May 31, 2013
Was Kipling a plagiarist?
by Kirsten Reach
A signed letter from 1895, in which Rudyard Kipling says he plagiarized other works in writing The Jungle Book, is up for auction. The lines Kipling may have borrowed appear in “The Law of the Jungle” as advice given from Baloo to Mowgli, which the author says may have been part of the “(Southern) Esquimaux rules for the division of spoils.”
Autograph expert Adam Andrusier, who is auctioning the letter for £2,500, said to Claire Carter of The Telegraph, “Letters by Kipling that mention his most enduring work are extremely rare.”
Andrusier bought the letter from Jarndyce Antiquarian Booksellers in May, after the letter was found in a collection of uncategorized papers and books.
Kipling’s letter reads:
I have been absent from home for some days. Hence the delay in answering yours of no date, in regard to my account of the Law of the Jungle.
I am afraid that all that code in its outlines has been manufactured to meet ‘the necessities of the case’: though a little of it is bodily taken from (Southern) Esquimaux rules for the division of spoils.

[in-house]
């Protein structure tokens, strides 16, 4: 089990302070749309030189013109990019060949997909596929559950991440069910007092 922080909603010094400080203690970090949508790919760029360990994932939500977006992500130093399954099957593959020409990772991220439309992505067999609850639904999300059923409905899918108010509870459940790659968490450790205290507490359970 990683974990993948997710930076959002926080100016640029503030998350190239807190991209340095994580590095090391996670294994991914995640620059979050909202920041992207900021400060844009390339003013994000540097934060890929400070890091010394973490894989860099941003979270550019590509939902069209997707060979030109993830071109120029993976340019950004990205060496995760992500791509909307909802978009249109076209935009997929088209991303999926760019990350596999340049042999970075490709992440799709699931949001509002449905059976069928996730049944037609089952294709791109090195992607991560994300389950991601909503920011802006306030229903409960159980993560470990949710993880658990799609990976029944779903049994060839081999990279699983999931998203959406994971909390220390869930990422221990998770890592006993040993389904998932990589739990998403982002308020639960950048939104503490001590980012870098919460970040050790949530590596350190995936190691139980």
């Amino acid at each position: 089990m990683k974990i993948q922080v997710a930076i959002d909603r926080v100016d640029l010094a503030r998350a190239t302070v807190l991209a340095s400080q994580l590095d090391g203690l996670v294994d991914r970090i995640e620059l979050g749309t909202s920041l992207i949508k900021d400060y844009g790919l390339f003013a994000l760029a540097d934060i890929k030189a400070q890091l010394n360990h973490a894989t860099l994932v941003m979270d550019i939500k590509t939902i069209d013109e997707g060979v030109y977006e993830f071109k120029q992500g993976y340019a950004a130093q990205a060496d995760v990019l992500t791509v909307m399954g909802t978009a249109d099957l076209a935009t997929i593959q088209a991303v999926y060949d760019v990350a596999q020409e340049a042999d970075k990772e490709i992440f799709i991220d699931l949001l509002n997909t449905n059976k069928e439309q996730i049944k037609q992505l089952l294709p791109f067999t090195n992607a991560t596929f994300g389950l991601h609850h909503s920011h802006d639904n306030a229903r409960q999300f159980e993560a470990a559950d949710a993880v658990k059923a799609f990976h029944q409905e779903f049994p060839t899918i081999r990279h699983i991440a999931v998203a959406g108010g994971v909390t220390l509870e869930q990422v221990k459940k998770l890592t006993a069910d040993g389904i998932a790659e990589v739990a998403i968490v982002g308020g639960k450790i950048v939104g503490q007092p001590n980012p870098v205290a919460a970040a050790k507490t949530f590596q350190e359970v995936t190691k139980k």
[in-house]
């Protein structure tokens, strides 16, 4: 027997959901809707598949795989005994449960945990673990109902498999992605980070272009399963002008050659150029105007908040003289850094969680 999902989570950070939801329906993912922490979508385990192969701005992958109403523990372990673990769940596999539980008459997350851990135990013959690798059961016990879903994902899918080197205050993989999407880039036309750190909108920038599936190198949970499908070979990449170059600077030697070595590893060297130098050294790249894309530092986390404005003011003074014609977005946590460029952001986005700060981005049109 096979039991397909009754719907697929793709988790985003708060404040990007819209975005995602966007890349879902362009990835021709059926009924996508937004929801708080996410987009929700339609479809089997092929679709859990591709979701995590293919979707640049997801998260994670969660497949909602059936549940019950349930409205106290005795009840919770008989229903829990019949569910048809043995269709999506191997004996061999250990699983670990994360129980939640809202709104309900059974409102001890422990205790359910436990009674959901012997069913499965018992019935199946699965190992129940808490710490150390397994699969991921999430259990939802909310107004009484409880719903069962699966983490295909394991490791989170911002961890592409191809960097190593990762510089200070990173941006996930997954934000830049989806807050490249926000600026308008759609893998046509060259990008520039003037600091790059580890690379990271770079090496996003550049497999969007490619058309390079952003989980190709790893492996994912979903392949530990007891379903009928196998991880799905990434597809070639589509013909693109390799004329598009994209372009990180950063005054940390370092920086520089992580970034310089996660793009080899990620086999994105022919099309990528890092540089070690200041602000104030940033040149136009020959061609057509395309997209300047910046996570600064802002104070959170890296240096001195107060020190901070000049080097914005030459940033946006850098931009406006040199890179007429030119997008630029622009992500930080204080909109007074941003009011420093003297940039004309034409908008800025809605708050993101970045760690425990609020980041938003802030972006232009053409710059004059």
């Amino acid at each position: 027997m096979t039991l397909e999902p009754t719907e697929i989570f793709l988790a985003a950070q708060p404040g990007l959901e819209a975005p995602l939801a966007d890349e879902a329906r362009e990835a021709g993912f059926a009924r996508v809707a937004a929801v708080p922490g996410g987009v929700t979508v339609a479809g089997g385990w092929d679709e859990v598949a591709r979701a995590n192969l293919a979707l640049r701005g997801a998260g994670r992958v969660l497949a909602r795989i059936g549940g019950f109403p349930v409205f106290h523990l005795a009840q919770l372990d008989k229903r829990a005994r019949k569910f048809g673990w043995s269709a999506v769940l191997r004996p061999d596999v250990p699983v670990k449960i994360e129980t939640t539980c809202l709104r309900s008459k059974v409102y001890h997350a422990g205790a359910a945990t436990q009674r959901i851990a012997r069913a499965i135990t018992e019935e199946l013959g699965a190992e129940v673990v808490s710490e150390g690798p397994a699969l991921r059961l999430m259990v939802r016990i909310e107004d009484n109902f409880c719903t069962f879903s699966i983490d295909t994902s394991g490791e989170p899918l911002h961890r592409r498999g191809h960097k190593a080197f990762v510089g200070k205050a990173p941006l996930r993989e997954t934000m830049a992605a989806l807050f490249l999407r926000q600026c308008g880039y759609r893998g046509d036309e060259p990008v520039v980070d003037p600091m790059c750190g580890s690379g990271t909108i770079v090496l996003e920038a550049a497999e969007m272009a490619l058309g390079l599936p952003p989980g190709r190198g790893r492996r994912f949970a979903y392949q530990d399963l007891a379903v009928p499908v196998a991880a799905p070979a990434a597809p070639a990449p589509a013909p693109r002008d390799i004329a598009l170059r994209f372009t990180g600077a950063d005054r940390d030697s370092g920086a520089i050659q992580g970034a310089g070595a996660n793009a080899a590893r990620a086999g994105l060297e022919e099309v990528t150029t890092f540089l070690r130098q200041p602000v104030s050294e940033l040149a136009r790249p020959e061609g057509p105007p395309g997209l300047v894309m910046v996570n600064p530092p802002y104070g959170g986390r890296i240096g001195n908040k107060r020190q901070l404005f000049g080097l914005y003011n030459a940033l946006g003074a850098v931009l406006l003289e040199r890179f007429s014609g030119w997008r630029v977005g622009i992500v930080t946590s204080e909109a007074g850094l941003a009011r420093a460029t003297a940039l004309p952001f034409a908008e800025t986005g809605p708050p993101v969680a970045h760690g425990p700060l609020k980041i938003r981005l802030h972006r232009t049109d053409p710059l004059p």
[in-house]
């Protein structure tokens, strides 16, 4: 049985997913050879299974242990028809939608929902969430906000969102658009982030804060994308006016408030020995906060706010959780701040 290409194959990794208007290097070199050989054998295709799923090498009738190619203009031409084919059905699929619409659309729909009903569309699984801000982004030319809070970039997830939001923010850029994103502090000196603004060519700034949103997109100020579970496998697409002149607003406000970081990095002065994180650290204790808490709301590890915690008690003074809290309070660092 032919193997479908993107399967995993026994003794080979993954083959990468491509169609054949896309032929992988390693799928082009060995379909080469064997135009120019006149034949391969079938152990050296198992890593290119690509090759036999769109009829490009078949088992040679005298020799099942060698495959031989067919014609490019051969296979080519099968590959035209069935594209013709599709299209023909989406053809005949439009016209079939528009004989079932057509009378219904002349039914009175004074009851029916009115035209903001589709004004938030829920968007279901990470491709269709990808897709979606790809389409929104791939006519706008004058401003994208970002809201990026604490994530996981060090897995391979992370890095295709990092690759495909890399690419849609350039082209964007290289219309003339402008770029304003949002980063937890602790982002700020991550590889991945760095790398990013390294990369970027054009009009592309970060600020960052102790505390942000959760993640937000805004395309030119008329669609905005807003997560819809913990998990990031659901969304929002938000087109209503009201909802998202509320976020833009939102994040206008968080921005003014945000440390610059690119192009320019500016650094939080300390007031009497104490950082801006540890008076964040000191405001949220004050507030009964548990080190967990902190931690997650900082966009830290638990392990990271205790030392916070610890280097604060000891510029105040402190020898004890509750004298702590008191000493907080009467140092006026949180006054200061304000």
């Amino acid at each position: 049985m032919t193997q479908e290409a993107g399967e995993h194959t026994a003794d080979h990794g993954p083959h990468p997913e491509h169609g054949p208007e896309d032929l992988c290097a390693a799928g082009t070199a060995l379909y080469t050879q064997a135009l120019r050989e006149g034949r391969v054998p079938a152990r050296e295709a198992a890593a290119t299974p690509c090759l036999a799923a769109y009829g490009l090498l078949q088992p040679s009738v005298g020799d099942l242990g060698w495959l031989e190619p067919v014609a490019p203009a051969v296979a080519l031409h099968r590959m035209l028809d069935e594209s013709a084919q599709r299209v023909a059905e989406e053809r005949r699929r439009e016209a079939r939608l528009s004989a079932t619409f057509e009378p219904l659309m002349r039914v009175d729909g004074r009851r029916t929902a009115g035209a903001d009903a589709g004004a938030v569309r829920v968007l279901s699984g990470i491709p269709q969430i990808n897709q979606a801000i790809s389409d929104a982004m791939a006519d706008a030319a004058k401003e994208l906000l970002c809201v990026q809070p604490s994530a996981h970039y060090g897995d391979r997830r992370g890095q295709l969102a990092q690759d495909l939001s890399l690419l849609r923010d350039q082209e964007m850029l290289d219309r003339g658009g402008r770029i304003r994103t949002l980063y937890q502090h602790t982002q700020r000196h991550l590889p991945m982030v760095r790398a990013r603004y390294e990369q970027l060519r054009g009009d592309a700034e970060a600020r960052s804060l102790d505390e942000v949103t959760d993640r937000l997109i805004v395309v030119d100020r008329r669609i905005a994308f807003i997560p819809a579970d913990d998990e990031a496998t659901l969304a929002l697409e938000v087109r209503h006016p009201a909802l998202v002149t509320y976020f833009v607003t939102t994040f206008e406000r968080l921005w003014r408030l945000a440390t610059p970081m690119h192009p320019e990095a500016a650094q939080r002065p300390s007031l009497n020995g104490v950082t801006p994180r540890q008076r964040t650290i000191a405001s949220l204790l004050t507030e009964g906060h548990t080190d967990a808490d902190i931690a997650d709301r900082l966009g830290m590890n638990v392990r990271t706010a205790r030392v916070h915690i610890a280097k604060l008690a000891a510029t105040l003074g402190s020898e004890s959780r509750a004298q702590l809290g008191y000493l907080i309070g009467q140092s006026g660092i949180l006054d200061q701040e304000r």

In fact, it is extremely possible that I have helped myself promiscuously but at present cannot remember from whose stories I have stolen.
Very sincerely, Rudyard Kipling
The first English language writer to be awarded Nobel Prize for Literature (in 1907), Kipling was once believed to be the highest-paid writer in the world.
Sarah Churchill argues in The Guardian that originality has only risen to an aesthetic ideal since the invention of copyright law, and says she believes Kipling is more “literary magpie” than plagiarist.
Andrusier says of Kipling, “Personally, I rather like his candidness about the possibility of his plagiarism in The Jungle Book; I think people tend to have a misapprehension about writing needing to be unswervingly original, when so much literature is either consciously or unconsciously borrowed.”
As we reported, Kipling made the news in February when fifty unpublished Kipling poems were discovered by academic Thomas Pinney.
Kirsten Reach was an editor at Melville House.